For many Michigan consumers, making the decision to file for personal bankruptcy is the hardest step in the process. However, once the decision to file has been reached, the next hurdle is determining how to pay for the filing and legal fees associated with the process. In many cases, by the time a consumer has decided to file for bankruptcy, his or her financial position is tenuous, and there may be no funds available to cover the costs of filing.
Some individuals may wonder if they can take out a small personal loan to cover the costs of filing, and if that debt can then be discharged within the bankruptcy process. It is important to understand that bankruptcy laws are in place to allow individuals and businesses to eliminate debt that they cannot pay, not to eliminate charges or purchases that they have no intention of repaying. As such, intentionally taking out a loan to fund one's bankruptcy with the intent of discharging that debt during the process is not only ethically questionable, it is also not permitted under bankruptcy law.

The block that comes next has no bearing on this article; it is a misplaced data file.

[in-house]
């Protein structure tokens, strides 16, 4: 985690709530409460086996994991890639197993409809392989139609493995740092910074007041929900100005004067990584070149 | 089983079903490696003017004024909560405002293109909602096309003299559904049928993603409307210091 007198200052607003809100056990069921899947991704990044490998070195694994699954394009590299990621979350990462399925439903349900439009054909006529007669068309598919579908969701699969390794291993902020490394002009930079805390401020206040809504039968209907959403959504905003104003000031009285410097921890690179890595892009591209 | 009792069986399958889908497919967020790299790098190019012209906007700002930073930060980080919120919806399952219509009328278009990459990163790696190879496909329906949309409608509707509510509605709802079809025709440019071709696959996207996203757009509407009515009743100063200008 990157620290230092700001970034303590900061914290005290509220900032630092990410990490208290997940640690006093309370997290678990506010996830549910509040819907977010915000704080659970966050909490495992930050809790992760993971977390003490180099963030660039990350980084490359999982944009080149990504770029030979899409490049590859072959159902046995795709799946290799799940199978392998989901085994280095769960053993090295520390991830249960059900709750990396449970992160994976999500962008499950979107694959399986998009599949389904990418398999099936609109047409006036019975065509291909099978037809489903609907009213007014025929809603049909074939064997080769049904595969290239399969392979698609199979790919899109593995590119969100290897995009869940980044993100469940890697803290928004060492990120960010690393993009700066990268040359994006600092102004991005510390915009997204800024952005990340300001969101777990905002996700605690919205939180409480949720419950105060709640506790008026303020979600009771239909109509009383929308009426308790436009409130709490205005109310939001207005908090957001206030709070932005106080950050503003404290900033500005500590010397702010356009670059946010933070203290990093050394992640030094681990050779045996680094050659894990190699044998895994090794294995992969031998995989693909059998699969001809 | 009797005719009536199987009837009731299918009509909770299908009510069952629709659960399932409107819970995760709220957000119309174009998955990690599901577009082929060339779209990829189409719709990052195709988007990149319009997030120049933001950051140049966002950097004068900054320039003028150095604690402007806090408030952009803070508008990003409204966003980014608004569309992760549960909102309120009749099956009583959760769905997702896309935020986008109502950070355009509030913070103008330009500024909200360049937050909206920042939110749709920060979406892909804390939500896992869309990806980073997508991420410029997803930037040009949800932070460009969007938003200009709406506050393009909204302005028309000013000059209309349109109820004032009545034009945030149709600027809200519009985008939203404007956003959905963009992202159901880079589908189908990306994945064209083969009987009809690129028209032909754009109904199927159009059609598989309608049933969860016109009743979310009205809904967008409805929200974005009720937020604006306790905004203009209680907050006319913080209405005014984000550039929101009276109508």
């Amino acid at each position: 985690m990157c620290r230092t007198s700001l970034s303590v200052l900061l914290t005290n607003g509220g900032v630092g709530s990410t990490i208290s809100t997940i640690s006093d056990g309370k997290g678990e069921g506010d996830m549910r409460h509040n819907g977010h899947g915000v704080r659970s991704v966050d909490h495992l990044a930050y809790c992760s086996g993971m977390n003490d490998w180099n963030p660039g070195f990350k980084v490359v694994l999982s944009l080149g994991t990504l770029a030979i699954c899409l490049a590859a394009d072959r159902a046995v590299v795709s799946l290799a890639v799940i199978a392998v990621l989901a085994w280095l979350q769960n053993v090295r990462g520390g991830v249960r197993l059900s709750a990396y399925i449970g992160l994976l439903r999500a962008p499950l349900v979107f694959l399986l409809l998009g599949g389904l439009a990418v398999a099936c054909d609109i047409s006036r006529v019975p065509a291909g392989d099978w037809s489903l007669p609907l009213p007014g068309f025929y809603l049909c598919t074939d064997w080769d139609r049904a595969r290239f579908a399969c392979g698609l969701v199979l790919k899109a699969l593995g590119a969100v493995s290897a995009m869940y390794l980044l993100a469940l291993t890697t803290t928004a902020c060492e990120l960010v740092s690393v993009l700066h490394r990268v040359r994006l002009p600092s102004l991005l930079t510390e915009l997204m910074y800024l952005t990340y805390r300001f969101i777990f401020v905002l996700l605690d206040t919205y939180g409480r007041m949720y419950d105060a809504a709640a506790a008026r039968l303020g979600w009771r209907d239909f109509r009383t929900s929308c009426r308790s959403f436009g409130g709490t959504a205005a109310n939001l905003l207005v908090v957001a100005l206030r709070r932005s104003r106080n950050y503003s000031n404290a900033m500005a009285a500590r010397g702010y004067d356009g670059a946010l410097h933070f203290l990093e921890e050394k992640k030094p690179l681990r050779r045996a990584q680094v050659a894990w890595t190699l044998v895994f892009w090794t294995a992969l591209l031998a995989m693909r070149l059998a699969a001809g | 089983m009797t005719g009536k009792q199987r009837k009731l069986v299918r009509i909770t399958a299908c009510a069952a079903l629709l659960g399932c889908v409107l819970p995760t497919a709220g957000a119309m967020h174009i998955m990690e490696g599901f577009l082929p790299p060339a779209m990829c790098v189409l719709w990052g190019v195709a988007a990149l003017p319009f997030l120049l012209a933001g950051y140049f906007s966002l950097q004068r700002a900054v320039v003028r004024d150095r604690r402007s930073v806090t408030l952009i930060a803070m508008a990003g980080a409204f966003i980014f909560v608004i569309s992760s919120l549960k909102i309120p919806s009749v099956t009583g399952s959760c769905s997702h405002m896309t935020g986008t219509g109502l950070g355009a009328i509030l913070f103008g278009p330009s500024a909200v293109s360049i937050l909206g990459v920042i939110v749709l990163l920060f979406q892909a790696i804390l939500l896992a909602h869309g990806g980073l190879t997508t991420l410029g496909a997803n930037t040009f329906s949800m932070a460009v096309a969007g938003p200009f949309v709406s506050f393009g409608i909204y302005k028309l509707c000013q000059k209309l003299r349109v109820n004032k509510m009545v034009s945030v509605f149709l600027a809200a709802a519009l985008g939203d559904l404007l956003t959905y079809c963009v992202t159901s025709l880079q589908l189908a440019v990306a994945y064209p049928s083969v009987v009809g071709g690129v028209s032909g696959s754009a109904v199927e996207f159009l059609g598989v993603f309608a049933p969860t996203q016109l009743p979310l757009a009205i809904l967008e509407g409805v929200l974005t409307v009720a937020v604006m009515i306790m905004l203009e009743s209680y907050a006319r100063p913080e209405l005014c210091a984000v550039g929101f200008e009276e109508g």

A better alternative would be to fund the bankruptcy process through picking up an additional part-time job or side work, or asking friends and family to help. In some cases, it may be possible to take out a small loan to fund a bankruptcy filing. However, the borrower must be clear with the lender about the reason for the loan, and then adhere to the provisions for paying that funding back.
It can be daunting to consider picking up a new expense when one's finances are already in distress. However, filing for personal bankruptcy can give Michigan consumers a fresh start, and can greatly reduce the financial pressures that led to the decision to file in the first place. It is well worth the effort required to find the funding necessary to start that process, and begin building toward a brighter financial future.
Source: Fox Business, "Should I Take out a Loan to File for Bankruptcy?" Justin Harelik, May 1, 2013